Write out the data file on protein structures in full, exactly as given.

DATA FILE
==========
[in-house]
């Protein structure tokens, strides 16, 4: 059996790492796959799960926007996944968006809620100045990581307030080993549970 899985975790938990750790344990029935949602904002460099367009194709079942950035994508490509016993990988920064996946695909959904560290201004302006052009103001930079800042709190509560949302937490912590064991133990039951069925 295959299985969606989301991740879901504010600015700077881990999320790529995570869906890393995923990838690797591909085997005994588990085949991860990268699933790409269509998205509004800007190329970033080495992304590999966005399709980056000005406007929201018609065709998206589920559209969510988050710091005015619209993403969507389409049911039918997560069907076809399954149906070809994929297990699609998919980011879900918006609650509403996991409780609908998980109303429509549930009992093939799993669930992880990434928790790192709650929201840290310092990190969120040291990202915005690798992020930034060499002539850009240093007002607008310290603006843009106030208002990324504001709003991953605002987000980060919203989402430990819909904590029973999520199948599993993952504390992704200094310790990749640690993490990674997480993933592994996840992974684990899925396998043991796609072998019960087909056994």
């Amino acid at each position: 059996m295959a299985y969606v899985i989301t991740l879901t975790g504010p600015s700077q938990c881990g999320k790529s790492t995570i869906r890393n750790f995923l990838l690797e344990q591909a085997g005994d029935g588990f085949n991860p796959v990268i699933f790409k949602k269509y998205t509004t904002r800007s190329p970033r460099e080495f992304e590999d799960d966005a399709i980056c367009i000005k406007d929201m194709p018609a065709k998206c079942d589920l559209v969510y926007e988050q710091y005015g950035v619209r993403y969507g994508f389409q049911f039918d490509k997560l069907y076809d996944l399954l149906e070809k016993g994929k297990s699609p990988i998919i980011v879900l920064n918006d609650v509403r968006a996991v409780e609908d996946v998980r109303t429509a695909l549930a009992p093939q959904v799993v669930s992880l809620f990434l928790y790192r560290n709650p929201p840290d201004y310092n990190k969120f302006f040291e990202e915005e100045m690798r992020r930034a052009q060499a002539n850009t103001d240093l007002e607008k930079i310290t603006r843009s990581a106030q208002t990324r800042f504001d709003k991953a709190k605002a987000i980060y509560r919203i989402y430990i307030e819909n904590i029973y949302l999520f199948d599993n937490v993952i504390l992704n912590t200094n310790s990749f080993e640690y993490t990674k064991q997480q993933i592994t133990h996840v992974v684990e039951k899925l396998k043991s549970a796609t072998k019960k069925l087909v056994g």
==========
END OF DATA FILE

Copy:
[in-house]
């Protein structure tokens, strides 16, 4: 059996790492796959799960926007996944968006809620100045990581307030080993549970 899985975790938990750790344990029935949602904002460099367009194709079942950035994508490509016993990988920064996946695909959904560290201004302006052009103001930079800042709190509560949302937490912590064991133990039951069925 295959299985969606989301991740879901504010600015700077881990999320790529995570869906890393995923990838690797591909085997005994588990085949991860990268699933790409269509998205509004800007190329970033080495992304590999966005399709980056000005406007929201018609065709998206589920559209969510988050710091005015619209993403969507389409049911039918997560069907076809399954149906070809994929297990699609998919980011879900918006609650509403996991409780609908998980109303429509549930009992093939799993669930992880990434928790790192709650929201840290310092990190969120040291990202915005690798992020930034060499002539850009240093007002607008310290603006843009106030208002990324504001709003991953605002987000980060919203989402430990819909904590029973999520199948599993993952504390992704200094310790990749640690993490990674997480993933592994996840992974684990899925396998043991796609072998019960087909056994």
């Amino acid at each position: 059996m295959a299985y969606v899985i989301t991740l879901t975790g504010p600015s700077q938990c881990g999320k790529s790492t995570i869906r890393n750790f995923l990838l690797e344990q591909a085997g005994d029935g588990f085949n991860p796959v990268i699933f790409k949602k269509y998205t509004t904002r800007s190329p970033r460099e080495f992304e590999d799960d966005a399709i980056c367009i000005k406007d929201m194709p018609a065709k998206c079942d589920l559209v969510y926007e988050q710091y005015g950035v619209r993403y969507g994508f389409q049911f039918d490509k997560l069907y076809d996944l399954l149906e070809k016993g994929k297990s699609p990988i998919i980011v879900l920064n918006d609650v509403r968006a996991v409780e609908d996946v998980r109303t429509a695909l549930a009992p093939q959904v799993v669930s992880l809620f990434l928790y790192r560290n709650p929201p840290d201004y310092n990190k969120f302006f040291e990202e915005e100045m690798r992020r930034a052009q060499a002539n850009t103001d240093l007002e607008k930079i310290t603006r843009s990581a106030q208002t990324r800042f504001d709003k991953a709190k605002a987000i980060y509560r919203i989402y430990i307030e819909n904590i029973y949302l999520f199948d599993n937490v993952i504390l992704n912590t200094n310790s990749f080993e640690y993490t990674k064991q997480q993933i592994t133990h996840v992974v684990e039951k899925l396998k043991s549970a796609t072998k019960k069925l087909v056994g």